DAN BARBER is the Chef of Blue Hill, a restaurant in Manhattan's West Village, and Blue Hill at Stone Barns, located within the nonprofit farm and education center, Stone Barns Center for Food & Agriculture. His opinions on food and agricultural policy have appeared in the New York Times, along with many other publications. Barber has received multiple James Beard awards including Best Chef: New York City (2006) and the country's Outstanding Chef (2009). In 2009 he was named one of Time magazine's 100 most influential people in the world.
To expand on his philosophy of cooking with sustainably grown, local ingredients, Dan has been working with such organizations as the Kellogg Foundation, Slow Food USA and Earth Pledge to minimize the political and intellectual rhetoric around agricultural policies and to instead maximize the appreciation of eating good food. Focusing on the issues of pleasure, taste and regional bounty-and how these imperatives are threatened-Dan helped create the philosophical and practical framework for Stone Barns Center for Food and Agriculture and continues to help guide it in its mission to create a consciousness about the effects of everyday food choices.
He is author of the book The Third Plate: Field Notes on the Future of Food.
Dan Barber: You know I don’t . . . I mean my grandmother was a terrible cook, and my mother died when I was very young, and my father was a terrible cook. So I think, you know, I overcompensated a little bit for the cooking end of things. So I don’t know why . . . I don’t know what drove me to be a chef exactly. But the kind of chef that I’ve become I think was, you know, sort of unconsciously, you know, inculcated by this connection to land – especially like to my grandmother’s sense of responsibility, which was huge. It was like . . . It was like she . . . She very much believed in open space and in doing everything possible to preserve it. And that meant farming in the case of where Blue Hill was. I mean to preserve that pastureland you literally needed to pasture. And so you know there was a responsibility that came attached to the pleasure of the views, literally. And I think somehow I’ve connected that with food; and the idea to have those views and that open space, you’ve gotta eat it. So you know it’s chef and . . . You know it’s being a chef and providing pleasure by way of a kind of responsibility. That’s . . . that’s pleasurable in and of itself. I graduated and I was a little bit lost on what to do. And I went out and baked bread in California for a while, and kind of cooked on the side just to earn some money. And I thought actually maybe I’d write about . . . I thought I was gonna write about a bunch of things. But I ended up just earning extra money by cooking, and that led . . . One thing led to another, and I . . . You know I was always kind of undecided, I think, until I went to France. And then I was really cooking, and I was sort of . . . A light went off I think. Although it wasn’t an “Aha!” moment. It wasn’t one of those things. I just like . . . I’m still questioning things as we sit here now.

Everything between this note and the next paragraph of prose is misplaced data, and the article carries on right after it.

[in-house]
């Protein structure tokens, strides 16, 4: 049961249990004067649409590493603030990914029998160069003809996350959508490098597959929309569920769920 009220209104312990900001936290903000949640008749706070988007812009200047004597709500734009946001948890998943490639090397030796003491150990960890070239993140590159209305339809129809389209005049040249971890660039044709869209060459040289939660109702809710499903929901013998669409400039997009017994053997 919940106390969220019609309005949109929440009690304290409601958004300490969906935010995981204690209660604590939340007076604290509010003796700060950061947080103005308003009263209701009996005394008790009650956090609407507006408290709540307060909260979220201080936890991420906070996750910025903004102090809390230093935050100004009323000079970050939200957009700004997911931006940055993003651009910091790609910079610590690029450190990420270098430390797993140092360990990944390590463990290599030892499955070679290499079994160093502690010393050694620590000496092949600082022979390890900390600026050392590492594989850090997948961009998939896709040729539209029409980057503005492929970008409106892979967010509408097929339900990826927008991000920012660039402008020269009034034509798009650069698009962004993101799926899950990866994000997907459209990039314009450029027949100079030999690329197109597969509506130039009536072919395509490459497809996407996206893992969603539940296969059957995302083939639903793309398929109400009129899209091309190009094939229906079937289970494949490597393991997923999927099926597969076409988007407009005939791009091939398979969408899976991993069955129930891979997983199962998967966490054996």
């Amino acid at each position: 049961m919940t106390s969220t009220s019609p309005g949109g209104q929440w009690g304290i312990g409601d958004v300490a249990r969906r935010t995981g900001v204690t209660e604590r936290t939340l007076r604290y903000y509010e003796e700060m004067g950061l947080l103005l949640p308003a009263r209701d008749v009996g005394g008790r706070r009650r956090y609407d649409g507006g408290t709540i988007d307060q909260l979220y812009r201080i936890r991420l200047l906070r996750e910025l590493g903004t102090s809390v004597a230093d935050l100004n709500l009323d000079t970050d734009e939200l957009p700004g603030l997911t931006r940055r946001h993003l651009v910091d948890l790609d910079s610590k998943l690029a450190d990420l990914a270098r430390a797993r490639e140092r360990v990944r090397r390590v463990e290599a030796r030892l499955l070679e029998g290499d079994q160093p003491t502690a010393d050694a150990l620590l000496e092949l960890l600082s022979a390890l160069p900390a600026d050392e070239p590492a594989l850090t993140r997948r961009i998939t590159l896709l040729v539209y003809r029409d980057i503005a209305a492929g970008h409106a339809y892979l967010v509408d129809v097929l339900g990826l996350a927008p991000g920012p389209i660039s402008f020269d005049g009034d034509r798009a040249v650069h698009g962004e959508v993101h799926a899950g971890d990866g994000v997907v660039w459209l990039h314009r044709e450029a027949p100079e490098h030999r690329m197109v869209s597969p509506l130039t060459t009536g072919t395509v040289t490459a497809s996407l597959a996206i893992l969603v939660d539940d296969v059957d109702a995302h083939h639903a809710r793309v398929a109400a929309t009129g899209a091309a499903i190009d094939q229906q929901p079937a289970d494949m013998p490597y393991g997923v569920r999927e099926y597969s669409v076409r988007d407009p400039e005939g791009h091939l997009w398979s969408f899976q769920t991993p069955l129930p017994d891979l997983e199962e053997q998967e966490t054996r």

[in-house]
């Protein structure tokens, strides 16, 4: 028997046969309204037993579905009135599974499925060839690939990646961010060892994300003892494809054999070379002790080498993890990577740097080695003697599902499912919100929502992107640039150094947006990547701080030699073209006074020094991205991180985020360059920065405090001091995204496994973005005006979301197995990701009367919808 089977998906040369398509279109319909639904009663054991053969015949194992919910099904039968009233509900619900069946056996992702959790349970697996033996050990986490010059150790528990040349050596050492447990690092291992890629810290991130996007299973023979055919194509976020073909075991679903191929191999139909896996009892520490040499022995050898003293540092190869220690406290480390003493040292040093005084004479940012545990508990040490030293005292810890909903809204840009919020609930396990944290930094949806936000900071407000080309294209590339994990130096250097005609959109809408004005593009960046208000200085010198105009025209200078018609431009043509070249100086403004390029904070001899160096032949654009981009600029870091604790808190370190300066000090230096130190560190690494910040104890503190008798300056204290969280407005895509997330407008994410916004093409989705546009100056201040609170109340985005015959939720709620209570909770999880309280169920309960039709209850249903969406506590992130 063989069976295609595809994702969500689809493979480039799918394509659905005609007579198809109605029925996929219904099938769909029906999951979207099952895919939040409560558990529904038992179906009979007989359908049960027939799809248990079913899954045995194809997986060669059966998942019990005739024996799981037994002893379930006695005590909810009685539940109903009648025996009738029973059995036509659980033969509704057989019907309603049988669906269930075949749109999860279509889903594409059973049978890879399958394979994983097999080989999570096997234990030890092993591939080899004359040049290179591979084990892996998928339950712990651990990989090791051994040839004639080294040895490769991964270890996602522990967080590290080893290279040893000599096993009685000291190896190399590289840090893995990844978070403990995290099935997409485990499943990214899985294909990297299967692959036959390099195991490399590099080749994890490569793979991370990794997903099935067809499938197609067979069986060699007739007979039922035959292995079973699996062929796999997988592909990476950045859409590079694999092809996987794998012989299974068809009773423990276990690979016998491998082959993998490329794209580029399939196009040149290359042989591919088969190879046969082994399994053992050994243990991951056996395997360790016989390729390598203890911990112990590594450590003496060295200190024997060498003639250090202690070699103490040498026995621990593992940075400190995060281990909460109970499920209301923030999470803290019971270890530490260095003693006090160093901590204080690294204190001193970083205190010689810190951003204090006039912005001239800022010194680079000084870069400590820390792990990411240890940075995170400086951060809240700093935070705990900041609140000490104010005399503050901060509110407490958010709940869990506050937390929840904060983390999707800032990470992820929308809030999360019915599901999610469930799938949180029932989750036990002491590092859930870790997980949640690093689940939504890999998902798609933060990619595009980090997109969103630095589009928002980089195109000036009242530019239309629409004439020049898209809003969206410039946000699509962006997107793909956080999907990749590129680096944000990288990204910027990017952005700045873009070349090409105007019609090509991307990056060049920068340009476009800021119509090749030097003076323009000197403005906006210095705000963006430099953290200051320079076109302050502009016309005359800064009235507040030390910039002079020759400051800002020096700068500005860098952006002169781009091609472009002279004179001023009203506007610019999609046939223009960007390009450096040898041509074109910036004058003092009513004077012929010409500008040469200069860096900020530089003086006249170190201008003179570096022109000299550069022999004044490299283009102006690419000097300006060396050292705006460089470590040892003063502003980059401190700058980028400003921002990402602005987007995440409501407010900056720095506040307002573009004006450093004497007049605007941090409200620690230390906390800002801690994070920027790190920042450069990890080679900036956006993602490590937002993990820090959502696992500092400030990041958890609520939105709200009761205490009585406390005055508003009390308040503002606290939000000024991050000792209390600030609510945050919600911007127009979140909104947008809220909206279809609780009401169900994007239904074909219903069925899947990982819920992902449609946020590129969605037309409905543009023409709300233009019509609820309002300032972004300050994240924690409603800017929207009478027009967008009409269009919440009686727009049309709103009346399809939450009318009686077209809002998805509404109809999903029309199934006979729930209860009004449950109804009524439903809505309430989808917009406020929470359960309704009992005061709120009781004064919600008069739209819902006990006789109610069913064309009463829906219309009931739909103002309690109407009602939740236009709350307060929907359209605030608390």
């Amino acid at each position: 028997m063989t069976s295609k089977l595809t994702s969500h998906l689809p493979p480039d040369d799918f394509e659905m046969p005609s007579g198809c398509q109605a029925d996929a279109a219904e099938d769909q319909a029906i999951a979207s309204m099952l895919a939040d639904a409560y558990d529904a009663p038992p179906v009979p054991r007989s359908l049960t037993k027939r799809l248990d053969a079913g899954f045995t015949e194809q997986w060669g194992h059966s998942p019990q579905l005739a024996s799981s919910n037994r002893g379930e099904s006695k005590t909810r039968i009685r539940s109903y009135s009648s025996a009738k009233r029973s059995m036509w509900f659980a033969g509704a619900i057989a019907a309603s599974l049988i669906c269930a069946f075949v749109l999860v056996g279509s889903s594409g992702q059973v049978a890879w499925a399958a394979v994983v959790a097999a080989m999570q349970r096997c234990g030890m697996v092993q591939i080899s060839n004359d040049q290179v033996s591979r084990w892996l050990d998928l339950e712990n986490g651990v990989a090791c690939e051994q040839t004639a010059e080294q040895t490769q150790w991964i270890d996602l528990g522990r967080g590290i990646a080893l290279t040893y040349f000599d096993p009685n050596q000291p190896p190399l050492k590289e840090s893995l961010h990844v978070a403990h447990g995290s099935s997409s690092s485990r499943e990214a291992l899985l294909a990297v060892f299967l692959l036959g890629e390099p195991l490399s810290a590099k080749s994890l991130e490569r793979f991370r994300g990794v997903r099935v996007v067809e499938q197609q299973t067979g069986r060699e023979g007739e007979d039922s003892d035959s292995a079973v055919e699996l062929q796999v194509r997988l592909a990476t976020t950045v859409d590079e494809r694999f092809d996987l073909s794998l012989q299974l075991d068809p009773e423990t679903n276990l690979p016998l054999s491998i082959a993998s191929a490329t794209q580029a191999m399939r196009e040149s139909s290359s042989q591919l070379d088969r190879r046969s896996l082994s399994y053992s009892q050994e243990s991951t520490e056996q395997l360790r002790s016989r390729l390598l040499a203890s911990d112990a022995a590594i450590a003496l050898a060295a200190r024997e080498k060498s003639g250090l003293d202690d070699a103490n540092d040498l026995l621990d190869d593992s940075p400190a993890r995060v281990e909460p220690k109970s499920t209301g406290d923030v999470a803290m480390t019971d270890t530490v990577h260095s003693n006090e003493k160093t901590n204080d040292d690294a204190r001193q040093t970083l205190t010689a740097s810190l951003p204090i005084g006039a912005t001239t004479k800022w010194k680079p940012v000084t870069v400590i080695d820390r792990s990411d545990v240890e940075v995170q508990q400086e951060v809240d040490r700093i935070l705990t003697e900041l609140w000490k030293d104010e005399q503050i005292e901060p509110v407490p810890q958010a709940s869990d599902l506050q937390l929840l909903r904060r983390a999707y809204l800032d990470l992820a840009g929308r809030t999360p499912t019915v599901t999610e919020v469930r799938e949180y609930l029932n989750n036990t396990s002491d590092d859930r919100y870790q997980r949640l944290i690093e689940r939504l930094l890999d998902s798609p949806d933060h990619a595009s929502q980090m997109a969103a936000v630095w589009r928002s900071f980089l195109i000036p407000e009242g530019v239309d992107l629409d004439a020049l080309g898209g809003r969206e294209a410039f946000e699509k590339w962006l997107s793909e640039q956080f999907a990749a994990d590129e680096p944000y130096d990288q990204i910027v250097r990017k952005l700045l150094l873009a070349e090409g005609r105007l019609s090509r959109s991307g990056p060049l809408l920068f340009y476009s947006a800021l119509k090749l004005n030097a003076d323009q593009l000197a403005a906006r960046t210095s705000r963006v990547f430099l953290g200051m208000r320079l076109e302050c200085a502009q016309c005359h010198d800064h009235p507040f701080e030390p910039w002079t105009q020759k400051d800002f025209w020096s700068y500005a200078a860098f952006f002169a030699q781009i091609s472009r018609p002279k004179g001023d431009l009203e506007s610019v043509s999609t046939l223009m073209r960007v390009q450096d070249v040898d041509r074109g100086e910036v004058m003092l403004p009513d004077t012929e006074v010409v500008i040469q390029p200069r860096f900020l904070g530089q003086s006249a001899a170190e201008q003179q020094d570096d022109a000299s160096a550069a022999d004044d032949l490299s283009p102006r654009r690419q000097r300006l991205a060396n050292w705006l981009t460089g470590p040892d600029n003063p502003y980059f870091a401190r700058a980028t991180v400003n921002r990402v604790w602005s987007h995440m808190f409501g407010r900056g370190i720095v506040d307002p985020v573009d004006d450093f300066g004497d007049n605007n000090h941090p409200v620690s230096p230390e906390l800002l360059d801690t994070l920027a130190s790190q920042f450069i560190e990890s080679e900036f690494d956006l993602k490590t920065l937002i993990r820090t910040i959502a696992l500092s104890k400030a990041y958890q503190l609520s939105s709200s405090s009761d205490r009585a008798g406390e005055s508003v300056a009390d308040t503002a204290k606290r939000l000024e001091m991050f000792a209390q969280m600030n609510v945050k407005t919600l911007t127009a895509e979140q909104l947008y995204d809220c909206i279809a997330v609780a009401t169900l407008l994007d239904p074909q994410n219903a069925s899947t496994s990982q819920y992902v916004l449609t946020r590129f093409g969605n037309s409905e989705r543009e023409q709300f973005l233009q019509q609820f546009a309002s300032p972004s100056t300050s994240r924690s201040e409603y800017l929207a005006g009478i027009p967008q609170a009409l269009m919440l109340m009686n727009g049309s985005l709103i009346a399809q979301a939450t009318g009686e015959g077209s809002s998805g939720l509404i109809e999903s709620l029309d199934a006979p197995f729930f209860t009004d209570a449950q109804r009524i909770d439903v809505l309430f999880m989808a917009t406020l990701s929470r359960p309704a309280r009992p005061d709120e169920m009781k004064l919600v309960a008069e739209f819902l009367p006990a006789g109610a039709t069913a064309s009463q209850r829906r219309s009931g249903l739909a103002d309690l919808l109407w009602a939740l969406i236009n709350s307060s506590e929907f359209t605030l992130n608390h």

Recorded on: 2/11/08